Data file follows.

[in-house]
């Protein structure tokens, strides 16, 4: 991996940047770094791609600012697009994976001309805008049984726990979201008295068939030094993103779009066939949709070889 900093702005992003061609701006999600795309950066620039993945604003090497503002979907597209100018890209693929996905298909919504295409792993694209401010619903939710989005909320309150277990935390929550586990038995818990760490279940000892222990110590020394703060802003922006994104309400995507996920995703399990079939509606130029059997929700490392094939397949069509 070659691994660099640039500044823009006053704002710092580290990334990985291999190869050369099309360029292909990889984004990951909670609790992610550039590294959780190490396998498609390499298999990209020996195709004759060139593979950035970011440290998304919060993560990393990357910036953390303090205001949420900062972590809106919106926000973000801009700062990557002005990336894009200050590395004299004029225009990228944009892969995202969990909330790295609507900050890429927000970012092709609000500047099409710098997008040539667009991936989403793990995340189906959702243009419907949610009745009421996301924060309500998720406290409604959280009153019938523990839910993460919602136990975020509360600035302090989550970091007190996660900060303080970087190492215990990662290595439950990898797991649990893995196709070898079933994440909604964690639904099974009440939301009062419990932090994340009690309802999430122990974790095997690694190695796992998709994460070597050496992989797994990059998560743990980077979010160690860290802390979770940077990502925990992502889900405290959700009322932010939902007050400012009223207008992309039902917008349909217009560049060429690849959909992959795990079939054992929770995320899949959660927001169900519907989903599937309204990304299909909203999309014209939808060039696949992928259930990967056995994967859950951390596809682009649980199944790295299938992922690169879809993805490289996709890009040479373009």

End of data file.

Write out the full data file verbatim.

[in-house]
């Protein structure tokens, strides 16, 4: 991996940047770094791609600012697009994976001309805008049984726990979201008295068939030094993103779009066939949709070889 900093702005992003061609701006999600795309950066620039993945604003090497503002979907597209100018890209693929996905298909919504295409792993694209401010619903939710989005909320309150277990935390929550586990038995818990760490279940000892222990110590020394703060802003922006994104309400995507996920995703399990079939509606130029059997929700490392094939397949069509 070659691994660099640039500044823009006053704002710092580290990334990985291999190869050369099309360029292909990889984004990951909670609790992610550039590294959780190490396998498609390499298999990209020996195709004759060139593979950035970011440290998304919060993560990393990357910036953390303090205001949420900062972590809106919106926000973000801009700062990557002005990336894009200050590395004299004029225009990228944009892969995202969990909330790295609507900050890429927000970012092709609000500047099409710098997008040539667009991936989403793990995340189906959702243009419907949610009745009421996301924060309500998720406290409604959280009153019938523990839910993460919602136990975020509360600035302090989550970091007190996660900060303080970087190492215990990662290595439950990898797991649990893995196709070898079933994440909604964690639904099974009440939301009062419990932090994340009690309802999430122990974790095997690694190695796992998709994460070597050496992989797994990059998560743990980077979010160690860290802390979770940077990502925990992502889900405290959700009322932010939902007050400012009223207008992309039902917008349909217009560049060429690849959909992959795990079939054992929770995320899949959660927001169900519907989903599937309204990304299909909203999309014209939808060039696949992928259930990967056995994967859950951390596809682009649980199944790295299938992922690169879809993805490289996709890009040479373009």